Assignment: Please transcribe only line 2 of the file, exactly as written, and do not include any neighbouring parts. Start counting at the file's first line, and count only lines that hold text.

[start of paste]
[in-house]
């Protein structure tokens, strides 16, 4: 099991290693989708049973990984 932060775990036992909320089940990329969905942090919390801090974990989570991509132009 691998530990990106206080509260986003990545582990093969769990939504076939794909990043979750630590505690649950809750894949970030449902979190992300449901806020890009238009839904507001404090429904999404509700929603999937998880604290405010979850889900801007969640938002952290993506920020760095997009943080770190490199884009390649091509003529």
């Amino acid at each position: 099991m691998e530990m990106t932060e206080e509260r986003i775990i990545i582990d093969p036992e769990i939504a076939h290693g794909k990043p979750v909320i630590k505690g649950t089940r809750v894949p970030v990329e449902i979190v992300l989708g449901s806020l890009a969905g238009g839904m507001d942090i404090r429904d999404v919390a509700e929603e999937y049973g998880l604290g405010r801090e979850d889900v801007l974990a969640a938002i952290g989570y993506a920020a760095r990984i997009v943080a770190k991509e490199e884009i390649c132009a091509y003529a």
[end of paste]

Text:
């Protein structure tokens, strides 16, 4: 099991290693989708049973990984 932060775990036992909320089940990329969905942090919390801090974990989570991509132009 691998530990990106206080509260986003990545582990093969769990939504076939794909990043979750630590505690649950809750894949970030449902979190992300449901806020890009238009839904507001404090429904999404509700929603999937998880604290405010979850889900801007969640938002952290993506920020760095997009943080770190490199884009390649091509003529």